Those galaxies do not come in skimpy numbers, either: the Hubble space telescope in orbit around the earth shows us that in a patch of sky that is black to the naked eye, within an area smaller than the size of the head of a pin held at arm’s length, there are more than 10,000 galaxies. There are hundreds of billions of galaxies in the universe, each containing billions of suns; some of them accompanied by smaller galaxies as though by satellites, forming clusters; clusters separated from each other by millions of light-years of space empty beyond imagination. If you stop to think it through it may well take your breath away.2
And it does.
Throughout my education, I studied and wrote about the concept of the sublime, but never have I come across the actual feeling with such intensity as when I think about the universe. I attempted to express these feelings to my husband, but in the sublime’s true form, no words seemed sufficient. They still do not. I began to feel like nothing mattered – but that sounds too nihilistic. Everything we do and strive for here on earth just seems so insignificant compared to what is Out There.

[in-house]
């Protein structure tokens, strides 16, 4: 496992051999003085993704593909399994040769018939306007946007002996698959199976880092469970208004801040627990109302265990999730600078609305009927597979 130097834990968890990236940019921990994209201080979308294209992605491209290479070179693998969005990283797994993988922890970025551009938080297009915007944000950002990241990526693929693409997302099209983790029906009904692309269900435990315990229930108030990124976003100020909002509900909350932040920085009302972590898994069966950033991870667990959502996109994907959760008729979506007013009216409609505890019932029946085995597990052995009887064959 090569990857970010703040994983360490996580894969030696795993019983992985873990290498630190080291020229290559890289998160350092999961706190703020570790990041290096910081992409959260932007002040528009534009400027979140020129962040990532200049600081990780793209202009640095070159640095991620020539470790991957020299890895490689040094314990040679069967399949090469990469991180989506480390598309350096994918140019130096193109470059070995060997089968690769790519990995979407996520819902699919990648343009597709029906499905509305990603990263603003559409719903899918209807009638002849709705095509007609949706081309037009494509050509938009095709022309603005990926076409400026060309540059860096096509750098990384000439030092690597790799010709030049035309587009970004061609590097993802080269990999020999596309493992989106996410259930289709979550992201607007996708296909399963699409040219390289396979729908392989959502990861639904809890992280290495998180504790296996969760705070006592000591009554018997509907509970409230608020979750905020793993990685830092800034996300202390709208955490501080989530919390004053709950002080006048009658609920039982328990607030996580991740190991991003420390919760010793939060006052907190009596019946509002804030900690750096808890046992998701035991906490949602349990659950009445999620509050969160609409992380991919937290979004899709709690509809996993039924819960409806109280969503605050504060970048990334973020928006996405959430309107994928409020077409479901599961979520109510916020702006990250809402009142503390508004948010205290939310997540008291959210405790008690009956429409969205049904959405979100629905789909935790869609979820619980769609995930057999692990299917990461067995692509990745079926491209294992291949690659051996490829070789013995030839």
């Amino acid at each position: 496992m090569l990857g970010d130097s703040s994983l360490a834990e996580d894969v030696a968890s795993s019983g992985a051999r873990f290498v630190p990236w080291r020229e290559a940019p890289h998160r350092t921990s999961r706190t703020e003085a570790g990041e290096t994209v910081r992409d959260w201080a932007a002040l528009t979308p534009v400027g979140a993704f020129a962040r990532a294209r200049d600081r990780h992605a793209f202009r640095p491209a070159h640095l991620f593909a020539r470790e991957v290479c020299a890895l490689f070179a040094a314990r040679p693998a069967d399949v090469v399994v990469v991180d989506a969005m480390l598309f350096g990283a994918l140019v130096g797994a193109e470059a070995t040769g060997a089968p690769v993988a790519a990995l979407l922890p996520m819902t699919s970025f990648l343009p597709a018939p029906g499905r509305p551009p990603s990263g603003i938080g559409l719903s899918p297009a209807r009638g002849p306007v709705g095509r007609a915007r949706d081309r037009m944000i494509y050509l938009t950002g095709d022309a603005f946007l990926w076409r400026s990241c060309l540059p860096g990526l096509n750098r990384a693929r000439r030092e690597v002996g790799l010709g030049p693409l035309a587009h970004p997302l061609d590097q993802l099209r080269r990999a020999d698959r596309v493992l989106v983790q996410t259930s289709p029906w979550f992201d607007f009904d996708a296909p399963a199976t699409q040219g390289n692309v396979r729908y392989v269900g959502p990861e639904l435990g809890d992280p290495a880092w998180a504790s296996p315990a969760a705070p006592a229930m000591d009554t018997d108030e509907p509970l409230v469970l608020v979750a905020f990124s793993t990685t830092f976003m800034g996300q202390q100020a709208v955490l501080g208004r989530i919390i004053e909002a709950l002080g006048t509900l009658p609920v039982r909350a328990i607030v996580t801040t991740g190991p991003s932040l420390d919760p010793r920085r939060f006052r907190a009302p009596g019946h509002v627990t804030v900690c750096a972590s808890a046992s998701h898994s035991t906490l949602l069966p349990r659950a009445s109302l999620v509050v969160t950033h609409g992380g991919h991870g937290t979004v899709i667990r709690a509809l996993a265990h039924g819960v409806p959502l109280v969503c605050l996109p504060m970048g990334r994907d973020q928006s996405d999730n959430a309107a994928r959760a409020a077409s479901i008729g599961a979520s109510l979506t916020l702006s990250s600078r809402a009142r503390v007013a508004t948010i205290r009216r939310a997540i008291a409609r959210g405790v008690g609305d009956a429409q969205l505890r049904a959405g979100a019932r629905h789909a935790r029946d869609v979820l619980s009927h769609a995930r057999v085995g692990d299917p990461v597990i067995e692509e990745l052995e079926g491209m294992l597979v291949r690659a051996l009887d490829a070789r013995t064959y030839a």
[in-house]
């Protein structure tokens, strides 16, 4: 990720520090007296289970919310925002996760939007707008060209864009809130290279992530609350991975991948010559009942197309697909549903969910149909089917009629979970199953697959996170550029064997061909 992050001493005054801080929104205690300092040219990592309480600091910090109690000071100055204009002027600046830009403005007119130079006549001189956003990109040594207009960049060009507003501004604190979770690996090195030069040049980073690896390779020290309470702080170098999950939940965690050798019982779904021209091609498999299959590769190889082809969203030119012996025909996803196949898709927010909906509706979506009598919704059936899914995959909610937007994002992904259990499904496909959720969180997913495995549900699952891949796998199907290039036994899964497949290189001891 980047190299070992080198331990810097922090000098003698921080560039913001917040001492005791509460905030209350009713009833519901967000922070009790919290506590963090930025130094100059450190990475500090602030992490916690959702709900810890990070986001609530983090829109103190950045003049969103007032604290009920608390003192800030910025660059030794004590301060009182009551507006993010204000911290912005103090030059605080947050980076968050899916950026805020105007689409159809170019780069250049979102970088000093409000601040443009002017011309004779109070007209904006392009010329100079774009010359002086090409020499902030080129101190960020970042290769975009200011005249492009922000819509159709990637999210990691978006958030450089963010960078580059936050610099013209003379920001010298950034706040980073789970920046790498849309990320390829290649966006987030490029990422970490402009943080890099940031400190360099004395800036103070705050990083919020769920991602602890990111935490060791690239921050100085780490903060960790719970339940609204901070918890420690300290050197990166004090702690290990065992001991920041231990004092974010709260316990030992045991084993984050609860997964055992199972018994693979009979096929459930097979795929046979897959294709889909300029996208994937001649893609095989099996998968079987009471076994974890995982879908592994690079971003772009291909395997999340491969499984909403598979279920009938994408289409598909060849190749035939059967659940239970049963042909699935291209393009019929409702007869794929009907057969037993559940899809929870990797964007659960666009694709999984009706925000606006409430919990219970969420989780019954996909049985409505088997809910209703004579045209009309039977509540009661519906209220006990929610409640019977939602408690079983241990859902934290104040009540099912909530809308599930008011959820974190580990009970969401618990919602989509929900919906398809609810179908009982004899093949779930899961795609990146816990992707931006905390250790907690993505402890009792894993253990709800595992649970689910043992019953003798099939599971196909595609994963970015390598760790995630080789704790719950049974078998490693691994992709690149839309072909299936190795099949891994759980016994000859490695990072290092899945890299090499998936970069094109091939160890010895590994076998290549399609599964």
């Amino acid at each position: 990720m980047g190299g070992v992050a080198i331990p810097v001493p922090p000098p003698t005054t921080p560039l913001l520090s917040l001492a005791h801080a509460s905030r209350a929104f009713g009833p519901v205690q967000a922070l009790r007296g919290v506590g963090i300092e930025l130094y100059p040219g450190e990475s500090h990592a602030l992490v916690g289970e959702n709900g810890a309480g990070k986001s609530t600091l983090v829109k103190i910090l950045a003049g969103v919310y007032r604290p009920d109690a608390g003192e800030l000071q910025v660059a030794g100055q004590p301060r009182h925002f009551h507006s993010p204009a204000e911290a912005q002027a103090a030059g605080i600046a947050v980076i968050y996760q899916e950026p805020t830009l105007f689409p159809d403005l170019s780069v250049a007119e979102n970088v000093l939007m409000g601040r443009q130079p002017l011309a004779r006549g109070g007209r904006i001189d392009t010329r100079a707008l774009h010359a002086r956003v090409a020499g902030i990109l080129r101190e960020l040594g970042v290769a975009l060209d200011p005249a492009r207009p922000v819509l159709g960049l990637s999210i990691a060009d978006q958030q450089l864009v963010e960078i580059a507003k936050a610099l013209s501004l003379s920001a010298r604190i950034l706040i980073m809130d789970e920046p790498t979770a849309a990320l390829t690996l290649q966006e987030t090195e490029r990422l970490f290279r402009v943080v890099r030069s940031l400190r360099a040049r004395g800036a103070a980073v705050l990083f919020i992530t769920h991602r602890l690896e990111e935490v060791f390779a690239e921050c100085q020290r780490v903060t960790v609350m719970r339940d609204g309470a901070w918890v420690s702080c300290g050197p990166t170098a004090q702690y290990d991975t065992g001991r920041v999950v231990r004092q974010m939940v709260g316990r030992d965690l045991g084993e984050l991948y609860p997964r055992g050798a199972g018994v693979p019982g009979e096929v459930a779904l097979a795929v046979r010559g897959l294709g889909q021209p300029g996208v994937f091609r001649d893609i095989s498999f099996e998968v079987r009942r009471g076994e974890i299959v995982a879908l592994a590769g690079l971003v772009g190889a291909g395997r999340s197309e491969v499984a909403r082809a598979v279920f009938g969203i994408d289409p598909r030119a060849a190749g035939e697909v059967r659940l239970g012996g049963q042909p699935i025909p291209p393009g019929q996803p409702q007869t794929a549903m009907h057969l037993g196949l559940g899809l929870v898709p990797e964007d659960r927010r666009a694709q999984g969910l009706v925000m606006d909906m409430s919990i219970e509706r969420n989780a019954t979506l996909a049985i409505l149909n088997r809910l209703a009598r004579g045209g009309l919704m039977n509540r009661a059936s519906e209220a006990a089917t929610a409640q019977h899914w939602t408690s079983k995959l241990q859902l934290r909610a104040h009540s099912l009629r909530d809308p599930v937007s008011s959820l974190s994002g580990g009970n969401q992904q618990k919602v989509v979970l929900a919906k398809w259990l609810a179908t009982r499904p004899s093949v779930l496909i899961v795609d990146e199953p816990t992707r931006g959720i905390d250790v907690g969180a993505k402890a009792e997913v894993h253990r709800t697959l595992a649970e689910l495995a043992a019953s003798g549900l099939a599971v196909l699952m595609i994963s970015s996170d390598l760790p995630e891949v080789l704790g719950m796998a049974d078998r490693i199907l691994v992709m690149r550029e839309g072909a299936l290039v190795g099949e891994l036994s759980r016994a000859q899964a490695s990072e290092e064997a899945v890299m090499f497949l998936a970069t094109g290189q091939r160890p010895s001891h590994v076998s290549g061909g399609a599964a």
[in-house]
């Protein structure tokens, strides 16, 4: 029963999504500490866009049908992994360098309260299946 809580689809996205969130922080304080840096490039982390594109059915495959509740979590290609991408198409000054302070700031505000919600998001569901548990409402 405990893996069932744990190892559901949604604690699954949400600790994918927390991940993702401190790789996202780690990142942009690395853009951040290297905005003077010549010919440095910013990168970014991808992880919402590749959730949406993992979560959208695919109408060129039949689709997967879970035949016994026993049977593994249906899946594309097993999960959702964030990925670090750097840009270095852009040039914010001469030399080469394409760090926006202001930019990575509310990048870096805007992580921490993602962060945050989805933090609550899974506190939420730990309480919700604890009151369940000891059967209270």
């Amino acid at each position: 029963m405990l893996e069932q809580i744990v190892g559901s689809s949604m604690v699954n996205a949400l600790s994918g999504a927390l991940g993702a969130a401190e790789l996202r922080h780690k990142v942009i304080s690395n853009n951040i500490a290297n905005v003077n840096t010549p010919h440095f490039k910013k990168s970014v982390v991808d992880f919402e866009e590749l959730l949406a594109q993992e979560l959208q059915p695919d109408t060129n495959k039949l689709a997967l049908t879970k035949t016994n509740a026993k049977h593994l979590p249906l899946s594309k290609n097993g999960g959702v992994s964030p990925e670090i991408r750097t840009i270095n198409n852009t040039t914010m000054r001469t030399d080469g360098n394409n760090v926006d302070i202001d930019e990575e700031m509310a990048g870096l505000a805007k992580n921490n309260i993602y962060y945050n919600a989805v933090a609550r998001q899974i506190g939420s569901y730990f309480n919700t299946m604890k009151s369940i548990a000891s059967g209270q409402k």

I do not feel defeated, though. I feel connected. What I can “see” makes me feel small – because I am! We are so small and we get sucked into tiny narratives, letting them overcome our emotions and mental space. Does any of that matter? Sure it does – to an extent. We live in this world and our activities affect others. Certainly, the stories we live matter. But when was the last time we looked up and out of our lives? The answer to looking “up” is usually expressed in religious terms. My answer is, in a way, no different. However, the human imagination needs to release itself from the shackles of traditional religion. The religion answer is too small.
Simply by looking up and out, we recognize the bigness of everything around us. It is enough to take us away from ourselves for a moment and question our purpose. By questioning, then, we can get to a place outside of the religious prison we made for ourselves and consider the “everything else” that exists. This can lead to a radical act of belief in a God that lives beyond a human structure of religious organization.
We can also get a sense of our simultaneous importance and unimportance. Humans hold both positions, equally. The majesty of the universe inspires us to care for our planet and each other with more consideration and love. Understanding the humble position of humanity allows us to ease up on the pride and selfishness we cling to so strongly.
Not everyone needs to take up astronomy as a hobby and procure a big fancy telescope, but taking time to look up – even to get a sense of what the moon looks like, locating the Big Dipper (it leads you to the North Star!), and the colors in the sky – will take you away from the “me” narrative we get locked into. Without warning, it will free you.
1 H.A. Rey, The Stars: A New Way to See them. (Boston: Houghton Mifflin Harcourt, 2008): 141-42.
2 Rey, 145.